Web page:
According to a story in The New York Times, Jane Slupecki with the Connecticut Department of Agriculture, took a group of dairy farmers to a brainstorming dinner. She had a small grant to try to find possible solutions to a big, stinky problem: cow manure, tons of it.
Cow poop is cow poop,” said Slupecki, who was feeling some frustration at the paucity of workable suggestions. Half in jest, she blurted, “Can’t you guys do something with this stuff — make a flowerpot or something?”
Those were fateful words for brothers Ben and Matthew Freund, second-generation dairy farmers who at the time maintained a herd of 225 Holsteins in East Canaan.
Each cow produces 120 pounds of manure daily. Why not grow flowers and tomatoes from cow flops?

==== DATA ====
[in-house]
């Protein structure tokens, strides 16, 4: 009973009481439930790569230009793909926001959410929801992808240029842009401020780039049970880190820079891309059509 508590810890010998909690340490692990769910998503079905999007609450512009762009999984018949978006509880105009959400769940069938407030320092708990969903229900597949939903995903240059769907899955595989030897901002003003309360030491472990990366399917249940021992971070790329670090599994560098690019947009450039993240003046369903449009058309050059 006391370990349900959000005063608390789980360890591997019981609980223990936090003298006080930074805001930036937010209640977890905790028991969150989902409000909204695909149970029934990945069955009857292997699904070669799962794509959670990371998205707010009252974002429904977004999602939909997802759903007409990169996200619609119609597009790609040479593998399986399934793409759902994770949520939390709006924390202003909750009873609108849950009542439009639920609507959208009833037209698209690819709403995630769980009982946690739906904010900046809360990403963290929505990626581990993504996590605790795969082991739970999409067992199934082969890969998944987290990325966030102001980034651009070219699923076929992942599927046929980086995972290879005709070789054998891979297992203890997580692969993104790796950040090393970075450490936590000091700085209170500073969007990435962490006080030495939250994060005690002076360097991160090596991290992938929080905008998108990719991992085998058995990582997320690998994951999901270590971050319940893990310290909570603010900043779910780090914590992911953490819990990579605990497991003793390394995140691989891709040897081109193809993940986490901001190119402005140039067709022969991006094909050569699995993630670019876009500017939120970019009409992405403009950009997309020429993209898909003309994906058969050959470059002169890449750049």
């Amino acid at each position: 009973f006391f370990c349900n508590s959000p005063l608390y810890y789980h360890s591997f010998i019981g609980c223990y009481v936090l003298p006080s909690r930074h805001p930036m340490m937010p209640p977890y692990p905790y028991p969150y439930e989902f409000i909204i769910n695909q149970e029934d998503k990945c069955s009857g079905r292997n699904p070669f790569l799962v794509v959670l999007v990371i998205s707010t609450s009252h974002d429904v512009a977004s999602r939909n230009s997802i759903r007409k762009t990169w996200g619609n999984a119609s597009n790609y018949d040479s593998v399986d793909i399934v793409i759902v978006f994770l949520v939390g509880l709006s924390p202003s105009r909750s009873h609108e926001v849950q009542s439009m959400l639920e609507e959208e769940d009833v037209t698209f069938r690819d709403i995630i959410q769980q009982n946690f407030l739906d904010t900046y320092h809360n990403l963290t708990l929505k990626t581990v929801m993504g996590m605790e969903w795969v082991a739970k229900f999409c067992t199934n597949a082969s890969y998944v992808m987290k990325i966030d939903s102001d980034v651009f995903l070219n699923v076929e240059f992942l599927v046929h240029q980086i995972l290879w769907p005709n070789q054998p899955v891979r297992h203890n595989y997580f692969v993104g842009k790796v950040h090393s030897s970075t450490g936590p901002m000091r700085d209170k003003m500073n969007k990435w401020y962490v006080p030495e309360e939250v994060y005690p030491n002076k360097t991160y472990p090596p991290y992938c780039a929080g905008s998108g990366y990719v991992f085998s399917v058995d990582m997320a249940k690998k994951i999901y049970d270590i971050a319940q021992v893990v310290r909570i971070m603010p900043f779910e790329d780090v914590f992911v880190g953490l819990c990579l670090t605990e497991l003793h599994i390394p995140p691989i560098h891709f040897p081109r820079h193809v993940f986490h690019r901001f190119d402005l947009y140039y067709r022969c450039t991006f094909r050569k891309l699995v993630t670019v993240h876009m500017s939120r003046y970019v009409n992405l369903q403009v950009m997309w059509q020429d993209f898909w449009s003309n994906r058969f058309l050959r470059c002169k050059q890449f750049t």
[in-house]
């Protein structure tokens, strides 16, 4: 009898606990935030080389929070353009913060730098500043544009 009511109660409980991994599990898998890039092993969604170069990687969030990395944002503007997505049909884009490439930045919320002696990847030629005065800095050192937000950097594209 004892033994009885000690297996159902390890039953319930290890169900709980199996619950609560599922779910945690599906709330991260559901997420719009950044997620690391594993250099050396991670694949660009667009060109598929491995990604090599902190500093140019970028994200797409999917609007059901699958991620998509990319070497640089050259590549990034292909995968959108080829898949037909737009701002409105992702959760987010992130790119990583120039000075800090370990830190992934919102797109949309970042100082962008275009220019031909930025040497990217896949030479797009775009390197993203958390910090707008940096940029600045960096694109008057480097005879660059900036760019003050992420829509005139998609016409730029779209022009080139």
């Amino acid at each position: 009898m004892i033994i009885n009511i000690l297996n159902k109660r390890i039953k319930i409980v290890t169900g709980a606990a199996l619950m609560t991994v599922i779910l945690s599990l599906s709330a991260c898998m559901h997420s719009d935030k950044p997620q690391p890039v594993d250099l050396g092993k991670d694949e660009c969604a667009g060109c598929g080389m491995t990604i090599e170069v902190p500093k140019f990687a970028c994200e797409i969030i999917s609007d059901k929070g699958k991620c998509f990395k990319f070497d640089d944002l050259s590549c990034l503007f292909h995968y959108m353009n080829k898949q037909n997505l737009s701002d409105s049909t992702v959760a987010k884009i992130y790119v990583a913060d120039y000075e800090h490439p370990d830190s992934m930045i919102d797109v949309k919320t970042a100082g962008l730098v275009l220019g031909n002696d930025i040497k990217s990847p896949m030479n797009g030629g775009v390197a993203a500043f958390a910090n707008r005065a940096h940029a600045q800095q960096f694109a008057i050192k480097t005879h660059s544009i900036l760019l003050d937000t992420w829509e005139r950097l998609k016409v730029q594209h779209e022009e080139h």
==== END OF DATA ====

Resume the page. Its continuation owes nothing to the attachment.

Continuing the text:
It took eight years’ development, a $72,000 federal grant secured through Connecticut’s Agricultural Businesses Cluster, and countless grim experiments.
Now their manure-based CowPots — biodegradable seed-starting containers — are being made on the farm and sold to commercial and backyard growers who prefer their advantages over plastic pots.
Molded of dried, deodorized manure fibers, CowPots hold water well, last for months in a greenhouse and can then be planted directly into the ground, sparing the seedling transplant shock and letting tender new roots penetrate easily. As the pots decompose, they continue to fertilize the plant and attract beneficial worms.
The Freunds have green dreams far beyond CowPots, though most are too proprietary to divulge. Just one? “Think about golf tees made of composted manure that fertilize greens when discarded.”
Photo by NY Times.